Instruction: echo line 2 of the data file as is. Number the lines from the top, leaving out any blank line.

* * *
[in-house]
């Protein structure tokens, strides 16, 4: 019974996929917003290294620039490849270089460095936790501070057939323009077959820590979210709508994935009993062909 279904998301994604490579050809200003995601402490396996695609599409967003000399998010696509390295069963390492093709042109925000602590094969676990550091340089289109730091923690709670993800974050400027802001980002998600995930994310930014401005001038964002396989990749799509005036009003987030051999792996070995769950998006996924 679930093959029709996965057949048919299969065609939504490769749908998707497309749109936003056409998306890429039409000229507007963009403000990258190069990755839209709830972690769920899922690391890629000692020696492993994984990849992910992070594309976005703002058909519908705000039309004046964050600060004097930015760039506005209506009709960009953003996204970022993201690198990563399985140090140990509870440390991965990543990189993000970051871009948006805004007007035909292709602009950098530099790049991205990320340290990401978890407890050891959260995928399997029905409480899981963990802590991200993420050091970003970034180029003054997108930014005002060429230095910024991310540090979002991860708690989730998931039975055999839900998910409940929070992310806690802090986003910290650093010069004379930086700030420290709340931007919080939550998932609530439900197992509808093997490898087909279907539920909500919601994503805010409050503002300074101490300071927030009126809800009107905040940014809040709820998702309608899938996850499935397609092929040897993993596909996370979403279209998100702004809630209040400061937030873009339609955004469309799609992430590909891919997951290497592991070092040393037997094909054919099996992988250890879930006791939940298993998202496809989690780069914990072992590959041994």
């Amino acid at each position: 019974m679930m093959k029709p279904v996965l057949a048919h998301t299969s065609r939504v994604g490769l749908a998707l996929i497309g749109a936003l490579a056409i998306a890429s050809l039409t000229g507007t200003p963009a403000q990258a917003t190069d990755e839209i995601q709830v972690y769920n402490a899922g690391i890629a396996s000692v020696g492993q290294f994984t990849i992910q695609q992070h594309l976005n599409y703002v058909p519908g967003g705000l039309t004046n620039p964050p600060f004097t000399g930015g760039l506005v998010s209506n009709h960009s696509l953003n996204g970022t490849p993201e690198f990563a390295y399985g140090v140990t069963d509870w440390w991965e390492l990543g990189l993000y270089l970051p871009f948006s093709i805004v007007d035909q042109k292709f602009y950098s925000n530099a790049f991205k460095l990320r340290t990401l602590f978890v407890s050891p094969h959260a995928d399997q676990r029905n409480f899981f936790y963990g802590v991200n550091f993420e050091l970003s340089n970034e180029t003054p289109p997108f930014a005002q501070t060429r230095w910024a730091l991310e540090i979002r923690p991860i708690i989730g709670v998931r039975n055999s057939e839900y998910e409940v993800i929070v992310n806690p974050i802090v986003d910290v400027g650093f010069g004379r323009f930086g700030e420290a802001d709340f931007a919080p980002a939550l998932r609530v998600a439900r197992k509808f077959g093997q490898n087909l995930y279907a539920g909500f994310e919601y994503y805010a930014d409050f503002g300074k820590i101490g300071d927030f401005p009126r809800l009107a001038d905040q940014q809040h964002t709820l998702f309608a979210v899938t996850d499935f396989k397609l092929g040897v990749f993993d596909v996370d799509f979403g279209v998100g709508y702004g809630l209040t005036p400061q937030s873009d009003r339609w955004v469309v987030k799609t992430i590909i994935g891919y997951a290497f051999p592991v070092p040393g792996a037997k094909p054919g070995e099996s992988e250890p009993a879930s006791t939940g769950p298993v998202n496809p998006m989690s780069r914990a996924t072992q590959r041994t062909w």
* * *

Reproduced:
């Protein structure tokens, strides 16, 4: 019974996929917003290294620039490849270089460095936790501070057939323009077959820590979210709508994935009993062909 279904998301994604490579050809200003995601402490396996695609599409967003000399998010696509390295069963390492093709042109925000602590094969676990550091340089289109730091923690709670993800974050400027802001980002998600995930994310930014401005001038964002396989990749799509005036009003987030051999792996070995769950998006996924 679930093959029709996965057949048919299969065609939504490769749908998707497309749109936003056409998306890429039409000229507007963009403000990258190069990755839209709830972690769920899922690391890629000692020696492993994984990849992910992070594309976005703002058909519908705000039309004046964050600060004097930015760039506005209506009709960009953003996204970022993201690198990563399985140090140990509870440390991965990543990189993000970051871009948006805004007007035909292709602009950098530099790049991205990320340290990401978890407890050891959260995928399997029905409480899981963990802590991200993420050091970003970034180029003054997108930014005002060429230095910024991310540090979002991860708690989730998931039975055999839900998910409940929070992310806690802090986003910290650093010069004379930086700030420290709340931007919080939550998932609530439900197992509808093997490898087909279907539920909500919601994503805010409050503002300074101490300071927030009126809800009107905040940014809040709820998702309608899938996850499935397609092929040897993993596909996370979403279209998100702004809630209040400061937030873009339609955004469309799609992430590909891919997951290497592991070092040393037997094909054919099996992988250890879930006791939940298993998202496809989690780069914990072992590959041994």